A January 2015 survey of financial aid administrators found that while seventy-four percent of those surveyed indicated the amount of financial aid disbursed has increased over the past five years, sixty-six percent of aid administrators noted their operating budgets have remained the same or decreased, and seventy-five percent said their staff size has remained constant or decreased in that same five-year span.1 More than sixty percent of respondents identified “limited operating budget” as a long-term resource shortage, and approximately seventy-five percent of respondents noted “insufficient administrative cost allowances” as a cause of resource constraints.

   74% of institutions reported using both Pell ACA and campus-based aid ACA to support their implementation of the federal aid programs.

With the increasing responsibilities of college and university financial aid offices to implement the federal financial aid programs, the administrative cost allowance remains more important than ever. A recent survey of financial aid offices at colleges and universities offers a closer look at how the ACA works on campus and why it matters to institutions.2

Seventy-four percent of institutions reported using both Pell ACA and campus-based aid ACA to support their implementation of the federal aid programs. Eighty-five percent of Pell ACA responses indicated dollars went to operational staff salaries (55%), staff training (54%), or office equipment (47%)--all essential elements for compliance and effective service for students and families--while sixty-three percent of campus-based ACA responses indicated funds went to staff salaries (42%), staff training (40%), or office equipment (38%).3

Financial aid offices reported an average campus-based aid ACA amount of about $81,000 and an average Pell ACA of about $14,850--small but meaningful amounts for an institution’s financial aid and compliance operating budgets. With a financial aid administrator’s median salary of $47,455,4 the elimination of Pell ACA is the equivalent of approximately one-third of a full-time staff member, while the campus-based aid ACA equates to approximately one and a half full-time staff members. Meanwhile, federal regulations require that schools provide an “adequate number of qualified persons to administer” programs authorized under Title IV of the HEA,5 meaning eliminating ACA would put schools in a worse position to effectively administer the federal student aid programs and remain in compliance.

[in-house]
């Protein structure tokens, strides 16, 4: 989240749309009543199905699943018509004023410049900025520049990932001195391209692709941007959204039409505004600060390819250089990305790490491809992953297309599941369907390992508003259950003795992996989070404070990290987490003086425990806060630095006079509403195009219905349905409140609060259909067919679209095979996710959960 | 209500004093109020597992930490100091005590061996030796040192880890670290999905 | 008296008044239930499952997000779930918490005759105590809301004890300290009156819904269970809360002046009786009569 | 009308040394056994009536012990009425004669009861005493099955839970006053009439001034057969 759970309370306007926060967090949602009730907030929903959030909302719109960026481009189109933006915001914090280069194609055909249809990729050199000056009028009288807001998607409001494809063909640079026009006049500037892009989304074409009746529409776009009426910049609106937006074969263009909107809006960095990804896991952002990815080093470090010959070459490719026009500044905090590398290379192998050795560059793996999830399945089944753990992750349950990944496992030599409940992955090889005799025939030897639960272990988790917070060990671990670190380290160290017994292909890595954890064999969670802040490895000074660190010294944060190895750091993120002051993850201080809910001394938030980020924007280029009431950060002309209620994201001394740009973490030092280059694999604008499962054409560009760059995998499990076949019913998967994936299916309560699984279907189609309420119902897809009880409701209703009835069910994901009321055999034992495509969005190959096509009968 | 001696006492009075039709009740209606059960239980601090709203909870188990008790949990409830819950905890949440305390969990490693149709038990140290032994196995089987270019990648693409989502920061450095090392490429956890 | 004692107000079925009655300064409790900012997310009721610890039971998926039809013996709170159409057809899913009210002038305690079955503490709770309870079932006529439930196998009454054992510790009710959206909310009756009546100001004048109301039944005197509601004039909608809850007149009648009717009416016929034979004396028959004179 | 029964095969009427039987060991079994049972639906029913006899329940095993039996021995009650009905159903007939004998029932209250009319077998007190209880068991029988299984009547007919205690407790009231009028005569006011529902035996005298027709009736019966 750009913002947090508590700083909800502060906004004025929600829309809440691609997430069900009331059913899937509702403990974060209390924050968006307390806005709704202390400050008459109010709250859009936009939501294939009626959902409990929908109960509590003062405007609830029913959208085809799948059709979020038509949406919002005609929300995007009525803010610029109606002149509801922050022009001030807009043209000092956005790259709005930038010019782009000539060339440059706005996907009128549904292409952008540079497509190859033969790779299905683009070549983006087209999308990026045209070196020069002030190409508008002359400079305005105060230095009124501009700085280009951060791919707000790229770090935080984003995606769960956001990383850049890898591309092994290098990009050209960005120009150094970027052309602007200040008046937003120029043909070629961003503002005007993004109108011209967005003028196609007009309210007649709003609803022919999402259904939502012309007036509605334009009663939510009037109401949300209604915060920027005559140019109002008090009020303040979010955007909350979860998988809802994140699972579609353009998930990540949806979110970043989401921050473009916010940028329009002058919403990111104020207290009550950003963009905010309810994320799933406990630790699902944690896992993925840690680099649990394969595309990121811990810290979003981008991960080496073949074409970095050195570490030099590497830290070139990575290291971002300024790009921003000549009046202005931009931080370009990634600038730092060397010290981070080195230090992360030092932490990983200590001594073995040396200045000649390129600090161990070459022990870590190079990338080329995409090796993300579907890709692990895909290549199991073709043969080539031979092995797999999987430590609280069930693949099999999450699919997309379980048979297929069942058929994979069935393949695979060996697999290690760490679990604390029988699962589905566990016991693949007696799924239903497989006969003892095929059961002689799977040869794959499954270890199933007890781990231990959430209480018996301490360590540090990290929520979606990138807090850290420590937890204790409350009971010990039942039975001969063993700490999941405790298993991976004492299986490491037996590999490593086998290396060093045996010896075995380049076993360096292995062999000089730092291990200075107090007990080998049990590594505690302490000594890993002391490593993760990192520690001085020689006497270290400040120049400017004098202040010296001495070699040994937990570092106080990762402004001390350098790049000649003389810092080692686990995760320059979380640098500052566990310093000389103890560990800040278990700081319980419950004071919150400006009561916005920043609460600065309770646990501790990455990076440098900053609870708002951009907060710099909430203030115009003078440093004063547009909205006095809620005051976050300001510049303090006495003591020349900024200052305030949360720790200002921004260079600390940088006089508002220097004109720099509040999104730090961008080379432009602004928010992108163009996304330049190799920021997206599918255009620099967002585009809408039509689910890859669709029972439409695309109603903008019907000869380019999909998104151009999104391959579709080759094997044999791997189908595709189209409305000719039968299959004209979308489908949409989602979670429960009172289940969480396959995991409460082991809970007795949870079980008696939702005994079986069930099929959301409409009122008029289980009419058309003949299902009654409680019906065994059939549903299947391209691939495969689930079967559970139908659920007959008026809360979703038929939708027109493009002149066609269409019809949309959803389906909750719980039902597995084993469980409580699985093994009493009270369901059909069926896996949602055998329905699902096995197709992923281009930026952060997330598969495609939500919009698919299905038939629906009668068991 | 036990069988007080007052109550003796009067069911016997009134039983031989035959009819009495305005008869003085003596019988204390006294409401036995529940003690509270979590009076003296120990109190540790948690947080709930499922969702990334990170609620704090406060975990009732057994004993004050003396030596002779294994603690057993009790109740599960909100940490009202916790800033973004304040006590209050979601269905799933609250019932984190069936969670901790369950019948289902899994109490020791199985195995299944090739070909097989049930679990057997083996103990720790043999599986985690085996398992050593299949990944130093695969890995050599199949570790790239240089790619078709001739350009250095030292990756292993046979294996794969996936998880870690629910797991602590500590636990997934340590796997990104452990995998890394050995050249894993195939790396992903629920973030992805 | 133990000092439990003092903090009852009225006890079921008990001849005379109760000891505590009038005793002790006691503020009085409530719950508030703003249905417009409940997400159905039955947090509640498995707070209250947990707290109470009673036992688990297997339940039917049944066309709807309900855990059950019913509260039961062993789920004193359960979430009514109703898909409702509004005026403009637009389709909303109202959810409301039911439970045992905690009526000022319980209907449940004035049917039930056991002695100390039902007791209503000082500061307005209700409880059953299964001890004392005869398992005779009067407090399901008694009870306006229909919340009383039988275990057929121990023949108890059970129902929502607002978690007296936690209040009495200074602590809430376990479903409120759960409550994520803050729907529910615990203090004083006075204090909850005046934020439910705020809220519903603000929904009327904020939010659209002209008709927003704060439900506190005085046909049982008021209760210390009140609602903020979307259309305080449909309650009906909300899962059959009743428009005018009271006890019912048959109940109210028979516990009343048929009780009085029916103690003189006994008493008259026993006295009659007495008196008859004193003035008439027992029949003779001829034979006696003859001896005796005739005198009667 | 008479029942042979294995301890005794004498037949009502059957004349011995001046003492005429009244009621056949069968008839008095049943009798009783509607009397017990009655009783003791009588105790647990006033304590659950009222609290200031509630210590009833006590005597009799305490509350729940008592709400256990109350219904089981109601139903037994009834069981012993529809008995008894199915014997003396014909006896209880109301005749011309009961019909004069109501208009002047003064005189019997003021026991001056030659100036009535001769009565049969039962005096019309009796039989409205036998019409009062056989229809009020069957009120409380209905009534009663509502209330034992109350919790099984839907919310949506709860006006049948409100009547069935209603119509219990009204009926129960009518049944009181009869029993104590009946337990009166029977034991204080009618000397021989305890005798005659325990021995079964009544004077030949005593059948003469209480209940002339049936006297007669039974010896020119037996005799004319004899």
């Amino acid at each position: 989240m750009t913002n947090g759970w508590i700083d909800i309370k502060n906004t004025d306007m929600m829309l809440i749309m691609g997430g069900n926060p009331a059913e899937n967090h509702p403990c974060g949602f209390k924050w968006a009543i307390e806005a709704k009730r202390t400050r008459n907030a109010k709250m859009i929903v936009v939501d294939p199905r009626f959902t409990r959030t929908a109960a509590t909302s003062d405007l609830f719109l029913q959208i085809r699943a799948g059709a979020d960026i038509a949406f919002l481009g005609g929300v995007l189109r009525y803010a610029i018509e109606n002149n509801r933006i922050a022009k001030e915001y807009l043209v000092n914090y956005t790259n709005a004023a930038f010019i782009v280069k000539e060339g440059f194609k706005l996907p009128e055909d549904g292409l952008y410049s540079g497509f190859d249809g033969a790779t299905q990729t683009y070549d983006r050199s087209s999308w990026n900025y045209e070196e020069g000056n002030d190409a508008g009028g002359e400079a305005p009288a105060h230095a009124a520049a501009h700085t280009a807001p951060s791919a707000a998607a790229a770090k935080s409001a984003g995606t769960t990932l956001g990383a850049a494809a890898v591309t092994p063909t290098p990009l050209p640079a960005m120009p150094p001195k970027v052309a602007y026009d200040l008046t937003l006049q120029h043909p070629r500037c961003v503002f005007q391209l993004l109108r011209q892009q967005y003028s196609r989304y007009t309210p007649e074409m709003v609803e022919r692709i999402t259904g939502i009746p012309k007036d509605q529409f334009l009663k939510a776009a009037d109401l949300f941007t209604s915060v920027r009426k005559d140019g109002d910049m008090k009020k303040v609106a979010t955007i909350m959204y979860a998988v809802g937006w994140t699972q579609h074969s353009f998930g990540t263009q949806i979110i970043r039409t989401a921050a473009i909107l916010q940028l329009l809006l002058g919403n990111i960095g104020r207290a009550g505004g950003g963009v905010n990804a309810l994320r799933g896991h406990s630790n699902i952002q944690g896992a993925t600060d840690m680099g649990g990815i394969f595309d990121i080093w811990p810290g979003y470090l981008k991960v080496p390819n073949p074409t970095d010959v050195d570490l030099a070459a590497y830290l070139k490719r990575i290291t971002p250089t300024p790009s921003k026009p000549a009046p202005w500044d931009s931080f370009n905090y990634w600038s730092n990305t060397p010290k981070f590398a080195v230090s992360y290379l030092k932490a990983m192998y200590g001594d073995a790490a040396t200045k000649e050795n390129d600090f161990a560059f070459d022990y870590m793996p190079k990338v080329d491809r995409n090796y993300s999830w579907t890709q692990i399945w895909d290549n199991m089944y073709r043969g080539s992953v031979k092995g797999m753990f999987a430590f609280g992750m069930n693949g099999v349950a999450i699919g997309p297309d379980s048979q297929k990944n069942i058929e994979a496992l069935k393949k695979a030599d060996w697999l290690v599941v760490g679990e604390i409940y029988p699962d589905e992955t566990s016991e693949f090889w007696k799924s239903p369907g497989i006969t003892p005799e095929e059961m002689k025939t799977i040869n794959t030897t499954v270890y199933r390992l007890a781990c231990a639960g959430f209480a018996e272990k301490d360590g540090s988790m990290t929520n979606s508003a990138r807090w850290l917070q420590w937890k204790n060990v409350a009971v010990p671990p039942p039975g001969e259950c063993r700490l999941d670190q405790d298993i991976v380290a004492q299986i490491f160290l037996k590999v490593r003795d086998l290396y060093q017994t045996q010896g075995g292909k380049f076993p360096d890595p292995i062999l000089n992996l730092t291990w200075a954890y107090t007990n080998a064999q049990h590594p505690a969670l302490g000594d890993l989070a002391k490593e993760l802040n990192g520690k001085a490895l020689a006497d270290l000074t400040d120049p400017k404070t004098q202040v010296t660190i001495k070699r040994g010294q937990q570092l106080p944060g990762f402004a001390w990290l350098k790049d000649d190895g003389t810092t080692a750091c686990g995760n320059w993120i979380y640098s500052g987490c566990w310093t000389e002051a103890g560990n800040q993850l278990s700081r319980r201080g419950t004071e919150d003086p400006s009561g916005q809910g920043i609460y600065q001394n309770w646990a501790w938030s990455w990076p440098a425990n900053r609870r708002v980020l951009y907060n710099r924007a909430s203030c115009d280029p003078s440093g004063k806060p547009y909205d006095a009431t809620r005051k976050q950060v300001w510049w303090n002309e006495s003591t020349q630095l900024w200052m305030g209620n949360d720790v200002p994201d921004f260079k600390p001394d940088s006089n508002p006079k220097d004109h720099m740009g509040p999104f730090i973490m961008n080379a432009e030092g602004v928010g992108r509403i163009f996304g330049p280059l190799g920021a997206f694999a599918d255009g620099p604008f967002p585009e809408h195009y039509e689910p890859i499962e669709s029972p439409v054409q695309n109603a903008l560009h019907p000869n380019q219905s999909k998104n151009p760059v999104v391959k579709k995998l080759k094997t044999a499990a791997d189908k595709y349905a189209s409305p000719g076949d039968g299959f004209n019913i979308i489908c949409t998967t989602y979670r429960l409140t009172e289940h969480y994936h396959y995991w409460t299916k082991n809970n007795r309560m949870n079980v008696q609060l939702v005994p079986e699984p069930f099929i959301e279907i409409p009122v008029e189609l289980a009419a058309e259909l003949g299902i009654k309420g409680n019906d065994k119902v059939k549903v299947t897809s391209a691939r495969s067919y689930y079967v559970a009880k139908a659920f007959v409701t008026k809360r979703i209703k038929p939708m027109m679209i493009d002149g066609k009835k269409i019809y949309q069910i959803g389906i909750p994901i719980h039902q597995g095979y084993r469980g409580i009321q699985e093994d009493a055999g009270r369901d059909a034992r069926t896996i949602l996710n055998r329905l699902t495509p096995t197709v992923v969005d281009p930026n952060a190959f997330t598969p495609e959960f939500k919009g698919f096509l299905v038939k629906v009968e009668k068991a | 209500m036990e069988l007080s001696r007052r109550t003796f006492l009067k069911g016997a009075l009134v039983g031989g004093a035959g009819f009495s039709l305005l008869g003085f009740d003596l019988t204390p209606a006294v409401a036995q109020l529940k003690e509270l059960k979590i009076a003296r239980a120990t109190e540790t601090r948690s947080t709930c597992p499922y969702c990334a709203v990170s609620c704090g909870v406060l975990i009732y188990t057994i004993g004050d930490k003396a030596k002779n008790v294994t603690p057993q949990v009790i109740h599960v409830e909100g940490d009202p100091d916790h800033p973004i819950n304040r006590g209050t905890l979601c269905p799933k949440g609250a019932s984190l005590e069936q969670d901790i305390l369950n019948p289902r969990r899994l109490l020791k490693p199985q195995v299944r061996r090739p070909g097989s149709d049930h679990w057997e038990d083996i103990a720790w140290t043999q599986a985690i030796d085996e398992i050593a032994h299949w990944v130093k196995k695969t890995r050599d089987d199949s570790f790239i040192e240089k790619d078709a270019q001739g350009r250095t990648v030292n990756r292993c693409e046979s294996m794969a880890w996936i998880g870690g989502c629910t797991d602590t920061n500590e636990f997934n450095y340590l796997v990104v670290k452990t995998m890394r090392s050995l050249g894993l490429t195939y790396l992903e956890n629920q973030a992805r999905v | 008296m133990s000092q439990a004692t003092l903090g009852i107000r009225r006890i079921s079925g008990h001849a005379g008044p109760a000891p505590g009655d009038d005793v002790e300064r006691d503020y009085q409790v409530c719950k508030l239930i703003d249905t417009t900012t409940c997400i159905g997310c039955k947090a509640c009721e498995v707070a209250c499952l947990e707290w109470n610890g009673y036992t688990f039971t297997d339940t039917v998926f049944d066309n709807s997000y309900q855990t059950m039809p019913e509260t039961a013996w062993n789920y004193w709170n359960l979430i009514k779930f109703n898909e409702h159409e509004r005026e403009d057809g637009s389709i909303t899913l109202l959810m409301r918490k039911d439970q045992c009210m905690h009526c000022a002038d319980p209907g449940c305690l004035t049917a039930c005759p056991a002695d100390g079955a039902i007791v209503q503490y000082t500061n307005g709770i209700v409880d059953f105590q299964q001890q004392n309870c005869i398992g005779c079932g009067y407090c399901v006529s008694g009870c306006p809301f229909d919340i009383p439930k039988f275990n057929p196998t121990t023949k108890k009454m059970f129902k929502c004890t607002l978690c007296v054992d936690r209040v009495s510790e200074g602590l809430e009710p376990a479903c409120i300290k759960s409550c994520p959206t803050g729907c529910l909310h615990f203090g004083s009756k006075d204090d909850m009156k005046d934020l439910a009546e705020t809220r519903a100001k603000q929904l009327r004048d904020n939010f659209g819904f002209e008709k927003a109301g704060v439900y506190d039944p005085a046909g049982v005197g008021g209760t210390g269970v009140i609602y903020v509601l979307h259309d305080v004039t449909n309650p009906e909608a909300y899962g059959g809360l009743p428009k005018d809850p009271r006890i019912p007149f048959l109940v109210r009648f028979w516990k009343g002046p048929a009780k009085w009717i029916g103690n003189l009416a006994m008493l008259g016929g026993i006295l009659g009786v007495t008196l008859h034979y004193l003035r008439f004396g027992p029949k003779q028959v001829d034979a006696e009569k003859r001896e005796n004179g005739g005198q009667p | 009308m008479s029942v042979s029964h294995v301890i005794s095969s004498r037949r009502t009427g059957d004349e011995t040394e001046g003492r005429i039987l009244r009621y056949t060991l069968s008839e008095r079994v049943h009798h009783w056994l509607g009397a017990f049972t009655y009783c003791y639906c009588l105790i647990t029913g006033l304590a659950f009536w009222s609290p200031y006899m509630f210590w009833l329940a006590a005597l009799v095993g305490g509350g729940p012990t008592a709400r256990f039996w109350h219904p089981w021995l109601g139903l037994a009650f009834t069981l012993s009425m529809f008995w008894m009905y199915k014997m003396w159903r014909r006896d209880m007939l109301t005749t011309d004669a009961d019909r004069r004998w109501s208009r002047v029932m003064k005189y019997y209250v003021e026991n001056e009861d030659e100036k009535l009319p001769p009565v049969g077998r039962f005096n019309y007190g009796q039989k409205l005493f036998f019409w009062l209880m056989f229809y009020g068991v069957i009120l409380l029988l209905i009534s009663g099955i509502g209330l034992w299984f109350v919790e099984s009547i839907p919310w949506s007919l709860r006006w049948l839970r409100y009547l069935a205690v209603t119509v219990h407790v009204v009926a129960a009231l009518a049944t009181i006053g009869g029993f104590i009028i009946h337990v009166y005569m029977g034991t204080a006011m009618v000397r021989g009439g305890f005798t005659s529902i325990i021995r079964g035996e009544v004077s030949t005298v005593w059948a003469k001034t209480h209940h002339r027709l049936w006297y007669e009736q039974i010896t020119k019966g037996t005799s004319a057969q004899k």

Because ACA funds support so many important objectives, its elimination has aid administrators concerned. Asked to consider how their institution would be affected if Pell ACA was eliminated, over half of surveyed financial aid administrators projected a reduction in the training budget for the financial aid office and/or a reduction in other campus services because funding would need to fill the hole left by the loss of the ACA. Respondents noted similar implications if the campus-based aid ACA was eliminated.
Financial aid administrators nationwide rely on the modest support from the Administrative Cost Allowance to effectively implement the federal student aid programs to ensure all eligible students have the support they need to pursue a higher education.

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1 NASFAA 2015 Administrative Burden Survey, Published April 2015
2 NASAA surveyed financial aid offices about the administrative cost allowance (ACA) in June 2017. For more information on this survey please refer to Quotes from open-ended responses have been edited for clarity and length.
3 Percentages for Pell ACA dollars and Campus-Based ACA dollars do not add up to 100%, as respondents were able to select more than one answer choice.
4 NASFAA 2017 Annual Benchmarking Report, Published March 2017
5 34 CFR §668.16(b)(2)

Publication Date: 9/13/2017